Track Review: Banks, ‘Gemini Feed’
After shocking the world with “F*ck With Myself,” Banks returns markedly less explicit, though still fiery on “Gemini Feed.”
Banks shocked the world in July when she issued her explicit “F*ck With Myself” single. Despite its daring nature, “F*ck With Myself” was a home run for the alternative pop artist. One single alone would’ve been sufficient to build anticipation for her sophomore album The Altar, due September 30, 2016. Alas, Banks entices the world with a second gem, “Gemini Feed.”
“Gemini Feed” encompasses relationship issues, much like “F*ck With Myself.” Here, Banks pits the perspective of men versus the perspective of women against each other. On Banks’ end of things, she professes her love, but he doesn’t respond. Ah, the classic unrequited love.
“Open up your eyes / there’s nothing on my body left to see / I tried a thousand times / I tried to say ‘I love you,’ but you didn’t’ hear me”
Although the relationship is done, she hasn’t completely let go.
“Ode to my two thighs / I still want you to kiss ‘em cause they’re lonely…”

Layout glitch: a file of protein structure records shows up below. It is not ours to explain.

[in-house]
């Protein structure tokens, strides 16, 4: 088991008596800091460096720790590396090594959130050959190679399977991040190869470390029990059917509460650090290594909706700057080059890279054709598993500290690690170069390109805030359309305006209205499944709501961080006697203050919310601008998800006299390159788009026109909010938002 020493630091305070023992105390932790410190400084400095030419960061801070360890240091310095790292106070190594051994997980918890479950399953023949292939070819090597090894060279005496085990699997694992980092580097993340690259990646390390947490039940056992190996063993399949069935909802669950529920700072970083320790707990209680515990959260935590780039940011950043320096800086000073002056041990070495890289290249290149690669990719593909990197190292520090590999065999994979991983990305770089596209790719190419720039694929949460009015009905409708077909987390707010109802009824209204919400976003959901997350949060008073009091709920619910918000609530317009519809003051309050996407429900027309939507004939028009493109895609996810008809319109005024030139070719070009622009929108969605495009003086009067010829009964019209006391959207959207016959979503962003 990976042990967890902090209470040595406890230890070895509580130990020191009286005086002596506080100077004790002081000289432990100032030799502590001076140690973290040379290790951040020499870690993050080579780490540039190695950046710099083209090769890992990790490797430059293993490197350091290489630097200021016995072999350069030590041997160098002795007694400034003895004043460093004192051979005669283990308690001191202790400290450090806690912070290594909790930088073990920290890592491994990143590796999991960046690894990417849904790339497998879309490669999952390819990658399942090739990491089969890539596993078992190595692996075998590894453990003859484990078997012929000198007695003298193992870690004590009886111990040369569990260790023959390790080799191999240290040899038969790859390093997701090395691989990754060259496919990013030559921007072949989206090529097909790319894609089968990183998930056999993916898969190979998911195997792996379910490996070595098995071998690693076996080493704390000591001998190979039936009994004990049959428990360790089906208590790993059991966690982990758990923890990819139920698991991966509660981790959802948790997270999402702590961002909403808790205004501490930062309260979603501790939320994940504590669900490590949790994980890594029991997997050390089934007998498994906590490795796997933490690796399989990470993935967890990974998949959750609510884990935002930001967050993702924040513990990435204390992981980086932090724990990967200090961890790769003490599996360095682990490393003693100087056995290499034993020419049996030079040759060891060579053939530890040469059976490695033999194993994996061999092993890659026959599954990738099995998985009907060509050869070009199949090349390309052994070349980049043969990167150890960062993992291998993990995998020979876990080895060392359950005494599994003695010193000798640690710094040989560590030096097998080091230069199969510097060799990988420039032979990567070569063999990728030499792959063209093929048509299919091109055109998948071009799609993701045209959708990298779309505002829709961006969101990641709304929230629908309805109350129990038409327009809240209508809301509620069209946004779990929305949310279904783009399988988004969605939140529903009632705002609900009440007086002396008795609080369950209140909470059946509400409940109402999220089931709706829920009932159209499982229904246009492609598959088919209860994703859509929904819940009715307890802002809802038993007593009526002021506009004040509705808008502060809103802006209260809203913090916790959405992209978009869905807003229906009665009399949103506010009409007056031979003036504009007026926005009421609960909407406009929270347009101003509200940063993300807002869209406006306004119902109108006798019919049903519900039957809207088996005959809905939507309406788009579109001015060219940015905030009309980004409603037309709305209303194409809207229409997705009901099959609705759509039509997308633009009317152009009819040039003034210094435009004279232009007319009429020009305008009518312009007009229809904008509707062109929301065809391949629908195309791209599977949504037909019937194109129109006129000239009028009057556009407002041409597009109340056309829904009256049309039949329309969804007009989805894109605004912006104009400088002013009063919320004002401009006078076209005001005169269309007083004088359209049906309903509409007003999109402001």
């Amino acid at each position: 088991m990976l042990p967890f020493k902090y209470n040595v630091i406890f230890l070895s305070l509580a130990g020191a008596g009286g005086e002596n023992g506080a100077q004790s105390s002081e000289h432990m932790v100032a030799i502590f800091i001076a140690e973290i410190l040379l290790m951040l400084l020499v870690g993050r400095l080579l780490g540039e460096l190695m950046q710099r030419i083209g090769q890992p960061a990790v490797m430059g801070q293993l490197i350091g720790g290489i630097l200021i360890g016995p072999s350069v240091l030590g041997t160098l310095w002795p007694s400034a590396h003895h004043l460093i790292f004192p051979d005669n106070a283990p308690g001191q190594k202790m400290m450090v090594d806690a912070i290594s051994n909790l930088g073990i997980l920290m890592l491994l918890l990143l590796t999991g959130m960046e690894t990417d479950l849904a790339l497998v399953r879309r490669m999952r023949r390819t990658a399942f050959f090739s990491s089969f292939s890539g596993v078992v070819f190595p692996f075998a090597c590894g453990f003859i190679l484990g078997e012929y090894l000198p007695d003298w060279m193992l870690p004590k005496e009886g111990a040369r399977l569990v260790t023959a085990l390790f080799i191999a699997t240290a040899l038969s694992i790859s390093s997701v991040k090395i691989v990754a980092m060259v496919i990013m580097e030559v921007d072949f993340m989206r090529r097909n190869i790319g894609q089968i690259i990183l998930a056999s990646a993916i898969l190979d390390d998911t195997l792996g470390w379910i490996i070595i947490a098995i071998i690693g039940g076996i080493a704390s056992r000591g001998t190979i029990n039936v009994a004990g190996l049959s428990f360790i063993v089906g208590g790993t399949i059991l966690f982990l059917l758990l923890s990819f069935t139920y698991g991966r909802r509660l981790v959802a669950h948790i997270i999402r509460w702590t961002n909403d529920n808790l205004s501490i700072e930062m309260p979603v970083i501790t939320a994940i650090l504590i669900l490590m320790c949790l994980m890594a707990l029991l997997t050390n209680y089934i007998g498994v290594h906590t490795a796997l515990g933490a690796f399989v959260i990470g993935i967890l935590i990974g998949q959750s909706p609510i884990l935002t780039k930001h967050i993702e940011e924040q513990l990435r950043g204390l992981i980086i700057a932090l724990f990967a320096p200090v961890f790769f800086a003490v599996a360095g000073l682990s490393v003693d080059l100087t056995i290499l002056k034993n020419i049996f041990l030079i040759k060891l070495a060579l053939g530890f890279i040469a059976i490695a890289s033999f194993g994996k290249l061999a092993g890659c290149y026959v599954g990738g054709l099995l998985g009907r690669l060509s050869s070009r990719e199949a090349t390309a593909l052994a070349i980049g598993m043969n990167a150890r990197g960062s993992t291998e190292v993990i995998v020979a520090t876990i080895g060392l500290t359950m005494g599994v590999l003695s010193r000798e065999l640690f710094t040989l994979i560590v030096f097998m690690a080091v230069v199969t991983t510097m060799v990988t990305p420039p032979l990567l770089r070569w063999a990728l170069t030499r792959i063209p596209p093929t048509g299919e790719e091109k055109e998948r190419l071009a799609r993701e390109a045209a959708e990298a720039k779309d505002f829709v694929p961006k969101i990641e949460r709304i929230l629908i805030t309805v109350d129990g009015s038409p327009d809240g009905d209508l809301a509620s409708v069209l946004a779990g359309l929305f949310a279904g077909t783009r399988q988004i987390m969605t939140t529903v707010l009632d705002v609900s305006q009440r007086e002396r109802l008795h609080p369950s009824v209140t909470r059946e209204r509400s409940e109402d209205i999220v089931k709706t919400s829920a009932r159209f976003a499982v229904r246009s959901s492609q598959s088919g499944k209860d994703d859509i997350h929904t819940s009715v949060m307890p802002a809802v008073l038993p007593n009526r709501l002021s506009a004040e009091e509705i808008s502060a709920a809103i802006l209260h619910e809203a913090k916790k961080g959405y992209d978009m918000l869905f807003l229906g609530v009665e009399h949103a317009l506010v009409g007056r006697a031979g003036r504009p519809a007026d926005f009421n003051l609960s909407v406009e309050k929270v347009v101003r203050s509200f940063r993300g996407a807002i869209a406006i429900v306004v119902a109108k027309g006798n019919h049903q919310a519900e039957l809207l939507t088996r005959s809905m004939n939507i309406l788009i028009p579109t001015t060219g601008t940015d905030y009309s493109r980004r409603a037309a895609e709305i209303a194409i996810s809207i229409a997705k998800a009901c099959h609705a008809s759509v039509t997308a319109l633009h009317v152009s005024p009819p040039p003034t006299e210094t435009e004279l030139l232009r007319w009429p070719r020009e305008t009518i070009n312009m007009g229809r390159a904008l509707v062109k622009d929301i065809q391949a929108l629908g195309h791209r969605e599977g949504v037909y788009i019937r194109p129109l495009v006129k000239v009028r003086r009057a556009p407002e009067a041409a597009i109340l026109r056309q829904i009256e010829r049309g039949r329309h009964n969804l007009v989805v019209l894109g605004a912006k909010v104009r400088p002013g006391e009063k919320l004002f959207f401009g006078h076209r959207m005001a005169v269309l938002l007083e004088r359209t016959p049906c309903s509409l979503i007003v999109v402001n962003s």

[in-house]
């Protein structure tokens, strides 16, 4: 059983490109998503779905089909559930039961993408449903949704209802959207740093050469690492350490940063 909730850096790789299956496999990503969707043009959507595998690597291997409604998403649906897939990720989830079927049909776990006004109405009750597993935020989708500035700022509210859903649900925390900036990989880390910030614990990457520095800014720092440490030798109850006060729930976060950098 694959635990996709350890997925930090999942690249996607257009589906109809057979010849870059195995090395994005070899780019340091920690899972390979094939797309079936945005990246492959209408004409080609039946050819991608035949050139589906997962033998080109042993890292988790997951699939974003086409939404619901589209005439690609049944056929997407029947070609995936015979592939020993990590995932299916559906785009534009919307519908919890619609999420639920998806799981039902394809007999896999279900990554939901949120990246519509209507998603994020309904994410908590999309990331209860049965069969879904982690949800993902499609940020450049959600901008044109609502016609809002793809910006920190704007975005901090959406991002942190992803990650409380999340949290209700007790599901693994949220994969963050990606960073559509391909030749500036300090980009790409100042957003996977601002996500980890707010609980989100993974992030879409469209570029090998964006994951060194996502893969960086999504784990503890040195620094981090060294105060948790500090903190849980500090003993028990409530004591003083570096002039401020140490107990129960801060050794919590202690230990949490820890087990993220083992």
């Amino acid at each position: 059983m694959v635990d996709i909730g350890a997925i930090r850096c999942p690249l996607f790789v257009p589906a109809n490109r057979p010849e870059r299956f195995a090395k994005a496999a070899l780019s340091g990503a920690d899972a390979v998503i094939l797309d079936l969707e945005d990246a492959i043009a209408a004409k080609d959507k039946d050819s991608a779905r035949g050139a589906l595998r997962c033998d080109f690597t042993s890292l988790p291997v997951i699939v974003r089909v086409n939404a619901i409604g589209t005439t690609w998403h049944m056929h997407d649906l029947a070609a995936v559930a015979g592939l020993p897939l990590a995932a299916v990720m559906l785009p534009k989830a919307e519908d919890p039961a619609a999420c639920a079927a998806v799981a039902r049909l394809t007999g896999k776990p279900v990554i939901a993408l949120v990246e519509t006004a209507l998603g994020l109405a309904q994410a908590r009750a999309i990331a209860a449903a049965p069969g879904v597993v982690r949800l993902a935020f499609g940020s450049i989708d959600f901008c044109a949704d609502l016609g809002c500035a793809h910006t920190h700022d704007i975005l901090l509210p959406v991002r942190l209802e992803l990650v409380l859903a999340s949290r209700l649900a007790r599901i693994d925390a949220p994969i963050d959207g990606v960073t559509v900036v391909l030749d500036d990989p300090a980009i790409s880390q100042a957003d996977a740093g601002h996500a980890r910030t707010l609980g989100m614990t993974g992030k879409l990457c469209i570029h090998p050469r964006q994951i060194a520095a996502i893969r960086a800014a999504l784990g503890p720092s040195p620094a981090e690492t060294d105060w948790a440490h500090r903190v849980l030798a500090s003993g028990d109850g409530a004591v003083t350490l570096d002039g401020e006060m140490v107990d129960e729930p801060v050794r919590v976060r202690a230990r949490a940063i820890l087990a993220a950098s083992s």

The aforementioned line is sensually brilliant. Banks likely speaks for many women, who despite breaking up, still desire intimacy with their ex. While this angle is geared towards girls, guys also experience lust for exes.
Though Banks still desires, she makes it clear she won’t be ruled by him/his ways.
“And to think you would get me to the altar / like I follow you around like a dog that needs water / but admit it that you wanted me smaller / if you would have let me grow, you could have kept my love”
Musically, “Gemini Feed” is sensational as well. A mysterious intro paints a foreboding portrait; a sketchy sound is conveyed. The production successfully blends pop, urban, and electronic touches. The final product is perfect for this adamant non-love cut.
All in all, “Gemini Feed” is thoughtful and brilliantly composed. Banks creatively depicts a broken relationship, the differences between men and women, and feminism simultaneously. Well produced and donning a catchy chorus, “Gemini Feed” is a second consecutive winner from Banks.